Survivors of Suicide Share Love and Heal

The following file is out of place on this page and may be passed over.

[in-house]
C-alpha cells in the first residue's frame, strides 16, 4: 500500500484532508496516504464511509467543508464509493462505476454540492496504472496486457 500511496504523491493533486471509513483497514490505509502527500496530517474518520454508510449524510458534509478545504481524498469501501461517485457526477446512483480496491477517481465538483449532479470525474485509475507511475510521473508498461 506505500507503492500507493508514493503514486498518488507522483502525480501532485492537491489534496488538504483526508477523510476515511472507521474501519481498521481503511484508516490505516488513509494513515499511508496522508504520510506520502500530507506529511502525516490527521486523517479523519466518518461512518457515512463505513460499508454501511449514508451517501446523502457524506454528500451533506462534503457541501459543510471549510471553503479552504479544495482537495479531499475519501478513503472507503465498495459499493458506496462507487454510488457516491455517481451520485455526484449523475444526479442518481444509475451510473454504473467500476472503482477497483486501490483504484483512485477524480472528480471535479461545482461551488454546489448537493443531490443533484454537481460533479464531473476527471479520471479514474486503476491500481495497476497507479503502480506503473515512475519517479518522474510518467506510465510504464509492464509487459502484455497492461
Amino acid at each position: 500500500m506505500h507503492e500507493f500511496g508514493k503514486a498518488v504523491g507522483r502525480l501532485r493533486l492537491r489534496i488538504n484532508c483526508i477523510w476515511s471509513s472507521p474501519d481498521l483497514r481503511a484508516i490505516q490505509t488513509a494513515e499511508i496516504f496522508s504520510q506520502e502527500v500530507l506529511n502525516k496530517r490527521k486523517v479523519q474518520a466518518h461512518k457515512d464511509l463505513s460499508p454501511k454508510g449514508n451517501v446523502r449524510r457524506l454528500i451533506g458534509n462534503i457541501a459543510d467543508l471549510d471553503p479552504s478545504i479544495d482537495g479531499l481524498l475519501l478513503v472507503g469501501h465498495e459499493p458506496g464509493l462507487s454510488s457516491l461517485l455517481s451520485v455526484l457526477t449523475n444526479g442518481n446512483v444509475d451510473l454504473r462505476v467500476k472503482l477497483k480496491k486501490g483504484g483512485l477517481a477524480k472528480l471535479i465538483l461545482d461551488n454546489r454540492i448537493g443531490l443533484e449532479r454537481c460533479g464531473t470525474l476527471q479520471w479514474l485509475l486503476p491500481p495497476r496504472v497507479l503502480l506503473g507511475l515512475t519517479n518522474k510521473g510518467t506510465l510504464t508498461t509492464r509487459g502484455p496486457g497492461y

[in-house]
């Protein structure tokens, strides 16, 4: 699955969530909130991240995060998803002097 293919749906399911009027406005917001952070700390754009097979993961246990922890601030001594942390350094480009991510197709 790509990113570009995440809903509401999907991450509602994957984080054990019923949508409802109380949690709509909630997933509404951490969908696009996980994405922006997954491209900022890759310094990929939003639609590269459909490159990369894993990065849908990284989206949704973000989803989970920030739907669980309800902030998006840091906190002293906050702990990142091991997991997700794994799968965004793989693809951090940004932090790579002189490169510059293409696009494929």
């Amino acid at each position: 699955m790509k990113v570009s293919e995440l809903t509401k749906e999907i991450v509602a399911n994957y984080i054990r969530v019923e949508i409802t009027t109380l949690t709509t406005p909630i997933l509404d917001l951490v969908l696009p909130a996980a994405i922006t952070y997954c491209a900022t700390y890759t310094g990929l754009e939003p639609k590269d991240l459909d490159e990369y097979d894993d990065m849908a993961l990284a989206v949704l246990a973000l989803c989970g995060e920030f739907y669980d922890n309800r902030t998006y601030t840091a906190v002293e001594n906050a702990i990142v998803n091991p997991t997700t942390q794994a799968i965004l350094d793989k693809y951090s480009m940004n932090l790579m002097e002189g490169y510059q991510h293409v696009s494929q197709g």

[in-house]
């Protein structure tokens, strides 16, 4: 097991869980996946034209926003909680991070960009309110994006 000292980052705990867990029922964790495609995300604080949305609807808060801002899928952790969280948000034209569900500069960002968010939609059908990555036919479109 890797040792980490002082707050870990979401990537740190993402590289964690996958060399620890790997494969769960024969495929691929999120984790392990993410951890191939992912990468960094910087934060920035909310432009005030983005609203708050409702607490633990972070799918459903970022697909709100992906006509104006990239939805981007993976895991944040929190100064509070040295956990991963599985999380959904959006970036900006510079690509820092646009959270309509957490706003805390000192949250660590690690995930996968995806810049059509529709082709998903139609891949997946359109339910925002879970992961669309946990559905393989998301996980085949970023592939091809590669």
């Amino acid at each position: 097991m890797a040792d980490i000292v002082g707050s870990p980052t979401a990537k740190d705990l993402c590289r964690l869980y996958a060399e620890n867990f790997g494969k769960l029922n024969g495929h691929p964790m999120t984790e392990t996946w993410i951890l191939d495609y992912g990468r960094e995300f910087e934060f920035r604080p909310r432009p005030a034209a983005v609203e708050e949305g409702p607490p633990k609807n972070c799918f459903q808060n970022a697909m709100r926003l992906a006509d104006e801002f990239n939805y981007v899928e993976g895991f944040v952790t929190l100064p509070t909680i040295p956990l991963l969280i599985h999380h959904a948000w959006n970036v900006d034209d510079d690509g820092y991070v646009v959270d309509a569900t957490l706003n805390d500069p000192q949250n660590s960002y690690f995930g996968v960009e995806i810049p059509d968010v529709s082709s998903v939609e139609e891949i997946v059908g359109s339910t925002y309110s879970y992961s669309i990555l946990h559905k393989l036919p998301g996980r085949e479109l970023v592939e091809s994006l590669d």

Published in Stony Plain Reporter/Spruce Grove Examiner, Friday, September 4, 2015.  By the time Jacqueline was 19 years old, she had lost both her parents to suicide. It was 1979, she was living in Saskatoon and life was lonely. Jacqueline buried her feelings of abandonment and rejection deep inside herself. She spiralled out of control, turning to a life of self-harm and substance abuse. “I was on my own,” Jacqueline said. “I went through life very angry, lonely and always feeling like I didn’t fit in anywhere. I became connected in crowds that partied and went to the bar a lot. I used and abused because I didn’t want to face life.” By her 20th birthday, Jacqueline had led a life that was very different from most of the children she had grown up with. Both her parents were functioning addicts — addicted to drugs and alcohol while still able to work. Her father left when she was an infant, only three weeks old, and her mother spent every day drinking a bottle of vodka or a bottle of gin out of her closet. Sometimes both. “She tried to hide if from me,” Jacqueline said. “My memories of growing up are not fun ones with my friends. They’re of me listening outside her door and thinking, “I know what you’re doing.” I was living in fear and watching my mom die.” In 1975, with creditors hounding her for money, Jacqueline’s mom went missing for a short time. Then on Dec. 6, she was found deceased in a Holiday Inn in Saskatoon. She had left a note and had ended her life. Jacqueline left high school and partied away her teenage years, connecting off and on with her father who was then living in B.C. When she was 17, she herself attempted suicide. Eventually, she held a job working for a brokerage in Saskatoon and like her parents, had become a functioning addict. In 1979, Jacqueline learned her father’s latest relationship had ended. She reached out to see how he was coping. “He was delirious,” Jacqueline said. So, she asked for time off work, flew to B.C. and knocked at his door. “He opened the door, let me in, cleaned himself up and we spent the day together. He had a mobile home business and drove me out for a day alone. He said sorry for what Mom did to me and said he would never do what she did.” The next day, he said goodbye and insisted she board a plane back to Saskatoon. It was two days later that her sister called. Instinctively, knowing what had happened, Jacqueline set the phone down, went to her room, covered her face with her pillow and screamed. “I got back to the phone and asked if she was calling to tell me that Dad was dead,” Jacqueline said. “Yes, he had committed suicide. I was 19 and I had no parents.” Jacqueline says the pain of those times has never left her — it still hurts. Today, Jacqueline is 55 years old. She has been in recovery and has been sober for seven and a half years. She is actively involved with a 12-step fellowship and is a sponsor for others. And, with a beautiful daughter, Jacqueline is trying to make a difference and break the cycle of abuse that has affected her family. Since January 2015, Jacqueline has attended the Resources for Suicide Survivors Support Group, which meets on the last Monday of every month in Spruce Grove. To this day, she distinctly remembers her first group session and the way it made her feel. “I had never sat in a room with other people who are survivors of suicide,” she said. “It was a real eye opener for me. Listening to their experiences was just heart wrenching, but it helped because it solidified that I wasn’t alone. For many years it felt like I was the only person who had ever gone through this.” Jacqueline remembers her body tingling and physically vibrating as she waited to share her story with the group. She says it was her body’s reaction to the first time she had ever shared her story with people who had been where she had been. For Jacqueline, this support group is a place for likeminded people to make a connection, through discussion and emotion. They share and hear hope from one another. “Life is all about connection. Whether connecting with one person, a higher power, a group of people or with yourself — it’s all about connection,” she said. “When we become disconnected, we usually live in fear. When you’re not alone, you’re living in love. There’s two ways to live: in love or in fear — there’s no in between.” Now, Jacqueline does her best to live her life in love. She celebrates the seasons with her daughter and says that at times it feels like this gives her a chance to know the little girl inside herself. And while the pain is not gone, it is not the burden it once was. With others listening to her story, Jacqueline says she can unload part of her pain, some of the thoughts and feelings she harbours away. “Healing comes through sharing your pain,” she said. “There’s someone out there who has been where you’ve been, felt what you felt and will share the experience of how they’ve healed.” Jacqueline, along with others from the Suicide Survivors Support Group, will participate in the 12th annual Rotary Run for Life on Sept. 13 at the Heritage Park Pavilion in Stony Plain. This five kilometre walk, 10 kilometre run or half-marathon event raises money and awareness for suicide prevention in the tri-area. As a message to the community, Jacqueline says, “If you’re thinking of taking your own life, don’t do it. There is a lot of destruction left behind. If you’re a product of suicide, come and be with people who have unconditional love, compassion and who pass no judgment.” Jacqueline’s name has been changed to protect her anonymity. She is a Spruce Grove resident and has lived in the tri-area off and on for 12 years. If you or someone you know has lost someone to suicide, you are encouraged to contact the mental health office at WestView Health Centre, 780-963-6151. An intake worker will connect you with the supports and services you need. For more information regarding Rotary Run for Life, visit www.rotaryrun.ca. To view original article, click here.